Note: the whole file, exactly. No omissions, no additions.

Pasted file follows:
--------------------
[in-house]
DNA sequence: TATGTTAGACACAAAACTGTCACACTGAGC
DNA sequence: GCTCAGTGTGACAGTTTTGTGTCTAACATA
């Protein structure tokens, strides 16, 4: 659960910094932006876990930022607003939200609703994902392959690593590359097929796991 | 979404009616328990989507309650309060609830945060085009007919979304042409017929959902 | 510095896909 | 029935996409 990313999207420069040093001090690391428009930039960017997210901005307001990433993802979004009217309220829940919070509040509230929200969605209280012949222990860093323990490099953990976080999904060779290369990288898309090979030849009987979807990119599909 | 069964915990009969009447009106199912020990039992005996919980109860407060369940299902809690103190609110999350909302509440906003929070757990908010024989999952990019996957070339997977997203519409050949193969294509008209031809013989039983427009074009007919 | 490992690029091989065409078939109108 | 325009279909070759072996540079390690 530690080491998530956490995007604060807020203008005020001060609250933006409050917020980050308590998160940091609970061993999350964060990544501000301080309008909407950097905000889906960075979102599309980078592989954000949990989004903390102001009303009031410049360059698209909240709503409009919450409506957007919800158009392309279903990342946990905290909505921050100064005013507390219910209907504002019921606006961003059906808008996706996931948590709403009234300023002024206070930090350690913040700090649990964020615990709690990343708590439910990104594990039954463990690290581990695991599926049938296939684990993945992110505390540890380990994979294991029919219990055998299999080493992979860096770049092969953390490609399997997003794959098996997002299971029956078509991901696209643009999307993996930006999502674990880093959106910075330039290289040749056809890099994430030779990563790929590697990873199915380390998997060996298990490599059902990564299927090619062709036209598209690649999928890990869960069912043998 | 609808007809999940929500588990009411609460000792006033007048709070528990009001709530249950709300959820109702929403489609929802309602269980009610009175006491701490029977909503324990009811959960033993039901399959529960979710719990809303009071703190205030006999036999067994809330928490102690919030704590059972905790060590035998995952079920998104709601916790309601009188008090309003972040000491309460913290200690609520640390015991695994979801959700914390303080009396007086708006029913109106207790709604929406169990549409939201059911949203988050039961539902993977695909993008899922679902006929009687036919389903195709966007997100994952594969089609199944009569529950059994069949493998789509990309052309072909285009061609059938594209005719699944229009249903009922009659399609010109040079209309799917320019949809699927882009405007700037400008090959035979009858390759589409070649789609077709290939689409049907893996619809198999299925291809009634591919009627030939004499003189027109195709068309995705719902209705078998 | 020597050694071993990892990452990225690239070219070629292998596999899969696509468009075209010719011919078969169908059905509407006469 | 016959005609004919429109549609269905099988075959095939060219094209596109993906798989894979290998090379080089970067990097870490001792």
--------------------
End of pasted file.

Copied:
[in-house]
DNA sequence: TATGTTAGACACAAAACTGTCACACTGAGC
DNA sequence: GCTCAGTGTGACAGTTTTGTGTCTAACATA
């Protein structure tokens, strides 16, 4: 659960910094932006876990930022607003939200609703994902392959690593590359097929796991 | 979404009616328990989507309650309060609830945060085009007919979304042409017929959902 | 510095896909 | 029935996409 990313999207420069040093001090690391428009930039960017997210901005307001990433993802979004009217309220829940919070509040509230929200969605209280012949222990860093323990490099953990976080999904060779290369990288898309090979030849009987979807990119599909 | 069964915990009969009447009106199912020990039992005996919980109860407060369940299902809690103190609110999350909302509440906003929070757990908010024989999952990019996957070339997977997203519409050949193969294509008209031809013989039983427009074009007919 | 490992690029091989065409078939109108 | 325009279909070759072996540079390690 530690080491998530956490995007604060807020203008005020001060609250933006409050917020980050308590998160940091609970061993999350964060990544501000301080309008909407950097905000889906960075979102599309980078592989954000949990989004903390102001009303009031410049360059698209909240709503409009919450409506957007919800158009392309279903990342946990905290909505921050100064005013507390219910209907504002019921606006961003059906808008996706996931948590709403009234300023002024206070930090350690913040700090649990964020615990709690990343708590439910990104594990039954463990690290581990695991599926049938296939684990993945992110505390540890380990994979294991029919219990055998299999080493992979860096770049092969953390490609399997997003794959098996997002299971029956078509991901696209643009999307993996930006999502674990880093959106910075330039290289040749056809890099994430030779990563790929590697990873199915380390998997060996298990490599059902990564299927090619062709036209598209690649999928890990869960069912043998 | 609808007809999940929500588990009411609460000792006033007048709070528990009001709530249950709300959820109702929403489609929802309602269980009610009175006491701490029977909503324990009811959960033993039901399959529960979710719990809303009071703190205030006999036999067994809330928490102690919030704590059972905790060590035998995952079920998104709601916790309601009188008090309003972040000491309460913290200690609520640390015991695994979801959700914390303080009396007086708006029913109106207790709604929406169990549409939201059911949203988050039961539902993977695909993008899922679902006929009687036919389903195709966007997100994952594969089609199944009569529950059994069949493998789509990309052309072909285009061609059938594209005719699944229009249903009922009659399609010109040079209309799917320019949809699927882009405007700037400008090959035979009858390759589409070649789609077709290939689409049907893996619809198999299925291809009634591919009627030939004499003189027109195709068309995705719902209705078998 | 020597050694071993990892990452990225690239070219070629292998596999899969696509468009075209010719011919078969169908059905509407006469 | 016959005609004919429109549609269905099988075959095939060219094209596109993906798989894979290998090379080089970067990097870490001792």